‘I’ve had amazing conversations with students that would never have happened if I had not been out and proud. You cannot beat being true to yourself. I totally recommend coming out as soon as you can!’

Is it just our own preconceptions of what we think might happen that stops us ‘coming out’? Another teacher explains:

‘I had been ‘in the closet’ during my first three years of teaching and was finding it increasingly difficult to cope with. During my fourth year I became involved in the first ever Pride event in Norwich. As part of this, I was interviewed for a TV feature on a Christian protest at Norwich Pride.

‘It never occurred to me that so many of our students watched the local news but the following day I was the talk of the school! Looking back it was best thing that could ever have happened.

‘I can honestly say that since that day five years ago I have never once encountered any homophobic bullying. Before I came out it had been fairly common. Now I have the confidence to talk openly about being gay in school and regularly lead assemblies/ workshops on LGBT issues. Many students ask me intelligent, sensible and thoughtful questions. For most of them however, it just isn’t important.’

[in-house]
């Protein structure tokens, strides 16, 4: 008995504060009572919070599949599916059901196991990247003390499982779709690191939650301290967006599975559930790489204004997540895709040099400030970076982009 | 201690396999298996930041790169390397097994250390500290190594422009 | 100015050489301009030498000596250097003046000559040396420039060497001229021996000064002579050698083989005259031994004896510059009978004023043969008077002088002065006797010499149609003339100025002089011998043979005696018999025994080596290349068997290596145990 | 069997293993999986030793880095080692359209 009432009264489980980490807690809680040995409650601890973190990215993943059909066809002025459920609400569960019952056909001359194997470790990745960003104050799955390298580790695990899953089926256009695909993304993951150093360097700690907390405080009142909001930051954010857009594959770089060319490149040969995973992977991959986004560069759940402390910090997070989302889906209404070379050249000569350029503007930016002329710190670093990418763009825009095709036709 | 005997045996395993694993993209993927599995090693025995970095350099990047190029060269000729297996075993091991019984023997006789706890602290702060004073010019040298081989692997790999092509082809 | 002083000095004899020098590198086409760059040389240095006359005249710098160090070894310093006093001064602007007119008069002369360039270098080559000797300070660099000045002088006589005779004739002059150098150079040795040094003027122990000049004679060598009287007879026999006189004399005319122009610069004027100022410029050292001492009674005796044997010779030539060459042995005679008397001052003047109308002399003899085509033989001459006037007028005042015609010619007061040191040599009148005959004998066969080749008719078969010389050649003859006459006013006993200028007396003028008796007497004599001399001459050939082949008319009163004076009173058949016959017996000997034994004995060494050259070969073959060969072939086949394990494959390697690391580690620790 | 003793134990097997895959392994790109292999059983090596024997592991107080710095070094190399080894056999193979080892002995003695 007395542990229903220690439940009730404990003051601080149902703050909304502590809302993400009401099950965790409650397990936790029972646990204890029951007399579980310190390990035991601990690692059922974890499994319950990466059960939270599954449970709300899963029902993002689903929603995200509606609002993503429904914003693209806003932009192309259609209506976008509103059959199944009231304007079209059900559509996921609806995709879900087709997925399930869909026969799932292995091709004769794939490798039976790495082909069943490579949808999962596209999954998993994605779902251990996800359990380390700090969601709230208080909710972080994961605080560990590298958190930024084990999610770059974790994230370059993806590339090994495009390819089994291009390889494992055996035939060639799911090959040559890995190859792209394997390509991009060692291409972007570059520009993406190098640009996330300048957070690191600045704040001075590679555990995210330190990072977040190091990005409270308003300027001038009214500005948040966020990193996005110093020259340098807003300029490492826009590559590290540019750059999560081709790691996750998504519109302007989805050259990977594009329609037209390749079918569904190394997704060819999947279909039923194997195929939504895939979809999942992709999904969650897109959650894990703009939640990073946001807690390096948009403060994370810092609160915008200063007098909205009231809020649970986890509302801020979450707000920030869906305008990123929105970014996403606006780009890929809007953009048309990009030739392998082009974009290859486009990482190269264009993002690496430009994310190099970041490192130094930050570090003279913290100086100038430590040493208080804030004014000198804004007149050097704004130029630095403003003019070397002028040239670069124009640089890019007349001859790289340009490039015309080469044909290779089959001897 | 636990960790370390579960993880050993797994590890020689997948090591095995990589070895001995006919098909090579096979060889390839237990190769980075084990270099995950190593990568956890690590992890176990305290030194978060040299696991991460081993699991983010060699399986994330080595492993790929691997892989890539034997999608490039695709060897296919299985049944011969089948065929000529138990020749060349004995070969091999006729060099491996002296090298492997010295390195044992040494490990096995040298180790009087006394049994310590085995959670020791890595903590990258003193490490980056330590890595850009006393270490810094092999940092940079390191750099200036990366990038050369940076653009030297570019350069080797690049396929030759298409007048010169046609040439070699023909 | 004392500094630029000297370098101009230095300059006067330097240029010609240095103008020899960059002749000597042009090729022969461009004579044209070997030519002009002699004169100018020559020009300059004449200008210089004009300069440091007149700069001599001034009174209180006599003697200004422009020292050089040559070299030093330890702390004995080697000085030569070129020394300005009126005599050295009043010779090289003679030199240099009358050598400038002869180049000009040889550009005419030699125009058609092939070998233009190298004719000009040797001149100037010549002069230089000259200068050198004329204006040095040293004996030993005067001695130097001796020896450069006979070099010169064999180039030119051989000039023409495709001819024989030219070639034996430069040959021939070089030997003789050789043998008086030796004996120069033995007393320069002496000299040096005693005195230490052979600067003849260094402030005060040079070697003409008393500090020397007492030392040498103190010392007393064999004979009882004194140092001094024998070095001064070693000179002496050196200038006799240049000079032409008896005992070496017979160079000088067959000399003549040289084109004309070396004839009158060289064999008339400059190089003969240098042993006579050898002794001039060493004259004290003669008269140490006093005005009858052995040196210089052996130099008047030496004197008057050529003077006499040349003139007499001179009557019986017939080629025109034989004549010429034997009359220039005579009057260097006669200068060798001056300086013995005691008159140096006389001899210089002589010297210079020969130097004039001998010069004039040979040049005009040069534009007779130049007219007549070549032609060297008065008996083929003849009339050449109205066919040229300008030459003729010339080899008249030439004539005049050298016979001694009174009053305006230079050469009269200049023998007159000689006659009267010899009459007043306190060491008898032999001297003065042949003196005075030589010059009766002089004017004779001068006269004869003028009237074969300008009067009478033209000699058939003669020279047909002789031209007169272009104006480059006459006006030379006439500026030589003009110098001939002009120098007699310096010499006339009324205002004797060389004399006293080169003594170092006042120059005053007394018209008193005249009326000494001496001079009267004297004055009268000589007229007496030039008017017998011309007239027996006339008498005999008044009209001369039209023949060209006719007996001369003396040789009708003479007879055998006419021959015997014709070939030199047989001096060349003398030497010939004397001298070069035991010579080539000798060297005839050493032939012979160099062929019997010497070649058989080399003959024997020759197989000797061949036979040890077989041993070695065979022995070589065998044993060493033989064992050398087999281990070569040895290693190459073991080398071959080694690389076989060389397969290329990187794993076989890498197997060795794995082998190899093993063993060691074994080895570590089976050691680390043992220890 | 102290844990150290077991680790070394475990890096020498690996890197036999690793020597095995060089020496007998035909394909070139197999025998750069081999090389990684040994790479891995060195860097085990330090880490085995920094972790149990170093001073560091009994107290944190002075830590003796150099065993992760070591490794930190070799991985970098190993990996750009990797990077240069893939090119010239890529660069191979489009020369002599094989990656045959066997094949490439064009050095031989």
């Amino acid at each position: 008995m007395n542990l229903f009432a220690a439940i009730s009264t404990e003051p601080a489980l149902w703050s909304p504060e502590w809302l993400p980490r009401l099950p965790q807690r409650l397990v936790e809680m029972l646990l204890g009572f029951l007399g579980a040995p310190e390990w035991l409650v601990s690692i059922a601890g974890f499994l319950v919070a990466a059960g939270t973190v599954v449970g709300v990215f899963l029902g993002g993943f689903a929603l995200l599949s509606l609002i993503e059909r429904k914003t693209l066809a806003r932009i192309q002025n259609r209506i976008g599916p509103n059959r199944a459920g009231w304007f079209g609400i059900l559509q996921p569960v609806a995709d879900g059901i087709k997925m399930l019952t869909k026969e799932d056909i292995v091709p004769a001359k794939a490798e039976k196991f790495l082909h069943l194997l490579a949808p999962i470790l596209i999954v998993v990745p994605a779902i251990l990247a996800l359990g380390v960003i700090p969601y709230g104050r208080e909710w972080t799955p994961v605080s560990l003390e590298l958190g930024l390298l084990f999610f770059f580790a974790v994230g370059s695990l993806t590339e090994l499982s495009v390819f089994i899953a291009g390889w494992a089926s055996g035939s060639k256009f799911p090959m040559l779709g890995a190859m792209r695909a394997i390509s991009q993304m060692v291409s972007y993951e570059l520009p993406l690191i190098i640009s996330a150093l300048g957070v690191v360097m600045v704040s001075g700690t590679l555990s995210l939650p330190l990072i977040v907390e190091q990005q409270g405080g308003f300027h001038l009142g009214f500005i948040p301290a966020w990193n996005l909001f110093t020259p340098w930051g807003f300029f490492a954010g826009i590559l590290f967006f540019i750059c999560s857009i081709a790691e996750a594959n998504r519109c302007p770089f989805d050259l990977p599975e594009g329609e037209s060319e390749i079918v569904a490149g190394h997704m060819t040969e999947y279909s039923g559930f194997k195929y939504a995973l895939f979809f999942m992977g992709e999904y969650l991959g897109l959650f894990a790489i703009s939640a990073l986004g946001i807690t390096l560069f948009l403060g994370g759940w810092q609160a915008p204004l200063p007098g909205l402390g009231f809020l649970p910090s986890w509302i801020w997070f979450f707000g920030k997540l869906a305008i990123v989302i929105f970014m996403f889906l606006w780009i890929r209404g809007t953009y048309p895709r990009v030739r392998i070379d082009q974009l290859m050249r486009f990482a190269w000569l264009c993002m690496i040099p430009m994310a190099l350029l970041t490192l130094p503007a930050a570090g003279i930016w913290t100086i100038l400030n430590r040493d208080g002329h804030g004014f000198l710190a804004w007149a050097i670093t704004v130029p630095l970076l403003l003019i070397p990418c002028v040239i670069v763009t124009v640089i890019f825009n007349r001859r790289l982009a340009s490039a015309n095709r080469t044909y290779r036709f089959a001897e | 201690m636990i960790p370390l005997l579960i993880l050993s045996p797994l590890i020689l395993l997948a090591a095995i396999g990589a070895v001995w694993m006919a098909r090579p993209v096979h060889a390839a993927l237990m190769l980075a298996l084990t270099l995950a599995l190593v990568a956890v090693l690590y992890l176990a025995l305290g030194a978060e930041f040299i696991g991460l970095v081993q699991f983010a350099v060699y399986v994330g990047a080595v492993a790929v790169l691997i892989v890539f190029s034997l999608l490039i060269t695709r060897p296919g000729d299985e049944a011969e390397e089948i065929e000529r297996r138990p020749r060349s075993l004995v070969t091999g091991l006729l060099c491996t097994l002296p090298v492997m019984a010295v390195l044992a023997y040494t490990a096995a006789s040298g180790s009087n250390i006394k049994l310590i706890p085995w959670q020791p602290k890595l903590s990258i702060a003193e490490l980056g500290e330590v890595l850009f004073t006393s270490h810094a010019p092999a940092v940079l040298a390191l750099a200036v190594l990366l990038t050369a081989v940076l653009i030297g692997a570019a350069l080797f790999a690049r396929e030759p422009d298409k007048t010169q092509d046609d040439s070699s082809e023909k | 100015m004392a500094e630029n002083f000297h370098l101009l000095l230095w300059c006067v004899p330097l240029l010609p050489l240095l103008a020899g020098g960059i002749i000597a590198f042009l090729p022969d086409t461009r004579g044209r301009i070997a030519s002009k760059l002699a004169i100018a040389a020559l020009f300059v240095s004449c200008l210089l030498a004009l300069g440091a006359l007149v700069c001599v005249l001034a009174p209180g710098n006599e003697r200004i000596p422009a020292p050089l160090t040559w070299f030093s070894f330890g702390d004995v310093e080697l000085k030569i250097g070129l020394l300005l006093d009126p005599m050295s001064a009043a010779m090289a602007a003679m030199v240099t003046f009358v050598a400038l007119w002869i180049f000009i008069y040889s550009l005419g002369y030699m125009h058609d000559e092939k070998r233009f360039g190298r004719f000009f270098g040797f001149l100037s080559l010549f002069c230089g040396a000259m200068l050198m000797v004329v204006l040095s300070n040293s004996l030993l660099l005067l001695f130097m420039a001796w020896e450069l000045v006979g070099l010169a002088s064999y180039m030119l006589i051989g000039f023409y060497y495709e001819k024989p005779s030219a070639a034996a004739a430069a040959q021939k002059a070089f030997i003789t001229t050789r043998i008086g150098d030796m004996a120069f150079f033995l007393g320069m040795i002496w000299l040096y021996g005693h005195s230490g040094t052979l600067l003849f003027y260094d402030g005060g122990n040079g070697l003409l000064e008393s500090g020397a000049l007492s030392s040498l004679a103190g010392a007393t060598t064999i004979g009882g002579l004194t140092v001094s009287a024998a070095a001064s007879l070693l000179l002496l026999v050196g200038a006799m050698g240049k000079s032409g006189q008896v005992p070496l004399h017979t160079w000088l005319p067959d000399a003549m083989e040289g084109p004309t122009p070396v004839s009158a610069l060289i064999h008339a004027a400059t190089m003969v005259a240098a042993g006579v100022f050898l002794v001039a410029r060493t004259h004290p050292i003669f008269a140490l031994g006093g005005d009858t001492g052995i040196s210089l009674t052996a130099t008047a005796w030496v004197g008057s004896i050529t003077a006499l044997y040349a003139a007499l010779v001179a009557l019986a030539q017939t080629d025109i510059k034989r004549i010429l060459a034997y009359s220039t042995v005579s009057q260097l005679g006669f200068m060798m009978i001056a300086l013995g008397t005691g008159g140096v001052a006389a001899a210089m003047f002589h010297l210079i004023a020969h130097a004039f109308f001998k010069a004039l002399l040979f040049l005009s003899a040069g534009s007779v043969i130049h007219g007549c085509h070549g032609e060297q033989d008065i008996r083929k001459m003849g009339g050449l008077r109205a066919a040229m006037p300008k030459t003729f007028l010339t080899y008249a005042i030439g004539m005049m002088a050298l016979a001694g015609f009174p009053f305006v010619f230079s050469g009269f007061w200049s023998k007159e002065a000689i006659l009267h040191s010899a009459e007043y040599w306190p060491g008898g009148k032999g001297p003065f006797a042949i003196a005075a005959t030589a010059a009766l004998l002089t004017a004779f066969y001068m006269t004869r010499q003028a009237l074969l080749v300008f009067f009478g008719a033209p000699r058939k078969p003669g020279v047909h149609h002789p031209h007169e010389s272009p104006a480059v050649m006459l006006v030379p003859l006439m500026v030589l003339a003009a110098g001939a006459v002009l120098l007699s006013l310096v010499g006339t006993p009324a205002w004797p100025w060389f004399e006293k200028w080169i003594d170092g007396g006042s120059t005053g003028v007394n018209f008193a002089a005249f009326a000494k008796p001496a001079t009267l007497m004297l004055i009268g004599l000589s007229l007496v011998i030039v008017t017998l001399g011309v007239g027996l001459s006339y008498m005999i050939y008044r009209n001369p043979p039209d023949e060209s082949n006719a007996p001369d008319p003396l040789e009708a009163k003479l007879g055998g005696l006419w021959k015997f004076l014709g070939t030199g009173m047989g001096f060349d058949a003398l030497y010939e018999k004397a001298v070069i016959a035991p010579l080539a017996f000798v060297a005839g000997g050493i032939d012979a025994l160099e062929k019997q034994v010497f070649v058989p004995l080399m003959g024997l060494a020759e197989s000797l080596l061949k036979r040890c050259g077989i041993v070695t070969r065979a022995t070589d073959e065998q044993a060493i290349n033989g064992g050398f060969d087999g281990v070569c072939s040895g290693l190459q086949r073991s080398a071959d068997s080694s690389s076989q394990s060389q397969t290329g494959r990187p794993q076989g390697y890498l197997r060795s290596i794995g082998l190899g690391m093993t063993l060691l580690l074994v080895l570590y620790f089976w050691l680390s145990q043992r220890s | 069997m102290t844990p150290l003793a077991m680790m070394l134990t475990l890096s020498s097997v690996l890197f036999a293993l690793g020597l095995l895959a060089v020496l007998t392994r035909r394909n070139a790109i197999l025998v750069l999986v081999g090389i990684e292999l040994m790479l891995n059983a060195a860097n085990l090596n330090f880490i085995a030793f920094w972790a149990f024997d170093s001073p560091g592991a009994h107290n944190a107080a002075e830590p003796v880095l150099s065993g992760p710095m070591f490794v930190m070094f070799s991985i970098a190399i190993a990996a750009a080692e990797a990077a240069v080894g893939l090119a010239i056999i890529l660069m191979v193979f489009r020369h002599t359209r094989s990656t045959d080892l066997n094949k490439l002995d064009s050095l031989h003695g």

Another teacher explained to me how ‘out’ teachers can be role models for other teachers too:

‘I joined a school in North London and having trained in a provincial town in the South West, assumed I would need to keep my sexuality a secret. How wrong was I!

‘It turned out my Head of Department was gay and by seeing him being so open about his sexuality and his long-term relationship with other members of staff, I realized that coming out at my new school was no big deal.’

Another teacher felt that we perhaps underestimate the maturity and attitudes of our young people:

‘A challenging year 10 student was sent down to the pastoral office due to homophobic incident in a classroom. The student had called someone a ‘lesbian’. When I discussed this with her, I asked her why she had used this term as an insult.

‘I asked her to think about how it would make a gay person feel to hear this. After she thought I explained to her how it made me feel being gay myself. I have a very positive relationship with this student and she couldn’t respond to any more of the conversation as she was quite taken aback.

‘Afterwards, I expected the whole group of year 10’s, closely followed by the school, would know and I would at least hear a few mutters or rumors, but after days, weeks… nothing.’

If so many of our teacher colleagues are still deciding if they should ‘come out’ or not in 2014, clearly our journey to LGBT-inclusion has only just begun.

Thank you to teacher colleagues in London, Norfolk, Manchester and Birmingham schools for their stories. For advice and support on ‘coming out’ and on how to make your school environment LGBT-Friendly contact [email protected] and see www.educateandcelebrate.org